With a remarkable scheme that uses the motions of one planet to find another, astronomers have discovered a Mars-sized world 200 light-years from Earth. The discovery is equivalent to sensing a pin head at the distance of the Moon. The planet, Kepler 138b, is one of the smallest and lightest exoplanets yet found. It orbits a diminutive red dwarf star in the northern hemisphere constellation of Lyra.
“We’ve been able to tease out both the size and mass of this planet, says SETI Institute astronomer Jason Rowe, one of the Kepler mission team members making the discovery. “Therefore, we know its average density, and find that it is consistent with Mars in our own solar system.”
It didn’t have to be that way, Rowe notes. “Exoplanets come in all sizes and masses. Some are rocky spheres like Venus, Earth, and Mars, but others are puffed up gas balls. So it’s interesting to see that, at least in this case, a Mars-size planet could really be Mars-like.”
The technique used to find Kepler 138b harkens back to the historic discovery of Neptune. In the early 19th century, careful observations of the planet Uranus had showed slight irregularities in its orbital motions. Astronomers of the time suspected these might be due to the tug of another world somewhat farther from the Sun. That world, finally found in 1846, was Neptune.
A similar technique was used to make this new discovery. Kepler 138 has three known planets, sensed by the Kepler space telescope when they pass in front of the star and dim its light in a mini-eclipse, or “transit.” Study of the two planets that are exterior to Kepler 138b show that their transits sometimes occur an hour early or an hour later. This lack of planetary punctuality is caused by the gravitational tug of their innermost neighbor.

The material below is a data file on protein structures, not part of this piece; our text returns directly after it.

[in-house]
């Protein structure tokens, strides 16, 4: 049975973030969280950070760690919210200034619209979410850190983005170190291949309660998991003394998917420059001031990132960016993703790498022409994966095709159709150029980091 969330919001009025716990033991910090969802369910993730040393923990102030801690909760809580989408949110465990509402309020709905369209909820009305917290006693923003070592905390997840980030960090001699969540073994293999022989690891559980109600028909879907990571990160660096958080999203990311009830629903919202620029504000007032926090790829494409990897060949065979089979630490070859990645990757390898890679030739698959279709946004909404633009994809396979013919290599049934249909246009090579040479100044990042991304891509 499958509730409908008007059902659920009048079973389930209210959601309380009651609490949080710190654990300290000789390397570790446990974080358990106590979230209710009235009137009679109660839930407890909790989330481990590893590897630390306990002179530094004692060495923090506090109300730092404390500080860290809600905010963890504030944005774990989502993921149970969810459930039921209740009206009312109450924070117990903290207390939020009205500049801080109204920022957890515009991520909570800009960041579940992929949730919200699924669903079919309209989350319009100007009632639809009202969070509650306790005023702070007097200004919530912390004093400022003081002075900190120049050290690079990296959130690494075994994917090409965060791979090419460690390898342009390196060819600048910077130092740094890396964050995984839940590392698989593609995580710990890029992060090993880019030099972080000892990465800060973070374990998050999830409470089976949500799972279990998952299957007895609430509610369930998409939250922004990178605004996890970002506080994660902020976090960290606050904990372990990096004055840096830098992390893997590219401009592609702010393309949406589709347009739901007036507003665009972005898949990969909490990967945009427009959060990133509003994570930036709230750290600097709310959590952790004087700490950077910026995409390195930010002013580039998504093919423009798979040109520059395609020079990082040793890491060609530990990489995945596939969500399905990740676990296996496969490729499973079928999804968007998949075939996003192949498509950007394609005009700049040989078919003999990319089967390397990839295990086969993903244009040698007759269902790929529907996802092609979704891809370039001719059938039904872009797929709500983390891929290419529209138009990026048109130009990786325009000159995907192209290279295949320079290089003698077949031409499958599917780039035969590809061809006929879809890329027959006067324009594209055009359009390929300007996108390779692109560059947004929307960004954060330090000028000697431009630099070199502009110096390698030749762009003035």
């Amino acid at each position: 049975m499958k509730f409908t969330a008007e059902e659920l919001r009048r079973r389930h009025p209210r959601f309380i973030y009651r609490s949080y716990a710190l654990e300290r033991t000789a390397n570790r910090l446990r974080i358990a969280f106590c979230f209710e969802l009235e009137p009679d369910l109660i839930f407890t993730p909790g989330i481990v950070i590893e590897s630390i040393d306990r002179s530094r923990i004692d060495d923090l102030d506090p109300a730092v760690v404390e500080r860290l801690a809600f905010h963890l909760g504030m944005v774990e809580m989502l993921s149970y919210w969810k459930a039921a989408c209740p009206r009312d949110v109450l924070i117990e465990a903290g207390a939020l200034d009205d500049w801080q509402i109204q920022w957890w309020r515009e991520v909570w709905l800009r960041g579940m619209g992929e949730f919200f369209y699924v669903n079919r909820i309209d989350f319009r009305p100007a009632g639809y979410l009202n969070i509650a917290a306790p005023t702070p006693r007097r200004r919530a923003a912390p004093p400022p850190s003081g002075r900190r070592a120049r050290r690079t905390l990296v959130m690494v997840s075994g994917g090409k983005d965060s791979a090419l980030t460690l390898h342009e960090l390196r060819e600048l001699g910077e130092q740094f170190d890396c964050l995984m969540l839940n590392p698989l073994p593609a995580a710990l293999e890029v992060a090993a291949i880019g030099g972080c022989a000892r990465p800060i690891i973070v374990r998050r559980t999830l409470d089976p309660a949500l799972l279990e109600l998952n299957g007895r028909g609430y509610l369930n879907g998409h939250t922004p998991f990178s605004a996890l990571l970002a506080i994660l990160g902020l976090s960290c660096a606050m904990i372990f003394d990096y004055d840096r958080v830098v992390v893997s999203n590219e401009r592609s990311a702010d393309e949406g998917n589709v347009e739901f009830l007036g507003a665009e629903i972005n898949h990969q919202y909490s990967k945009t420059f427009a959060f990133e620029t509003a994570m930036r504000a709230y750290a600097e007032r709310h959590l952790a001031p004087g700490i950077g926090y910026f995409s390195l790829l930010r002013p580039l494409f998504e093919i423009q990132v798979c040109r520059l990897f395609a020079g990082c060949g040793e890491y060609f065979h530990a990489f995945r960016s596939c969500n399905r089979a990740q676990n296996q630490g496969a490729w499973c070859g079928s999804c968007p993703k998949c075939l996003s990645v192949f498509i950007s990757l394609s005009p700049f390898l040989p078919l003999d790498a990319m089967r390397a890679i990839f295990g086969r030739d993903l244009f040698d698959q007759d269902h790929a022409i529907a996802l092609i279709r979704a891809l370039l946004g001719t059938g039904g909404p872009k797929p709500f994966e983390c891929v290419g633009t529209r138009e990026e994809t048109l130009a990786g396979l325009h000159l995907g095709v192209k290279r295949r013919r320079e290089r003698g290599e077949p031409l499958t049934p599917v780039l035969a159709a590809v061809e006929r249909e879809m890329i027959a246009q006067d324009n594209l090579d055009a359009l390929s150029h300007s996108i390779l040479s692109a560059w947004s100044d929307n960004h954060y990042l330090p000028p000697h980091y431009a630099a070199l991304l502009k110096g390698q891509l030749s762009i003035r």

Once it was recognized that planetary interaction was causing the variation in transit times, straightforward application of Newton’s laws provided a mass for Kepler 138b. Its size had already been gauged from the amount of light it blocked when transiting its star. Combining mass and size yields a value for average density, one that is typical for a rocky world.
Kepler 138b may be Mars-like, but it’s unlikely to be an environment favored with biology. It’s a world in a tight orbit, and even though the red dwarf star it orbits is cooler than the Sun, the temperatures on Kepler 138b are going to be 400 to 500K, or similar to the inside of an oven set to “bake.” Another problem is that this world is probably tidally locked, which is to say that one side may always face its star, exacerbating the extreme temperatures.
The technique of using transit timing to measure the tug-of-war within tightly knit planetary systems promises to be extraordinarily fruitful. If future instruments can make transit measurements extending over a decade or more, it will be possible to determine the masses of exoplanets far more accurately than any other technique being used today.
A novel corollary of interacting planets is that they are, quite obviously, endlessly perturbing one another’s orbital period.
“Any extraterrestrials living in these systems would have to be expert watch makers,” says Rowe, “because the length of their year is always changing. In this case by hours, but in some others, by days.”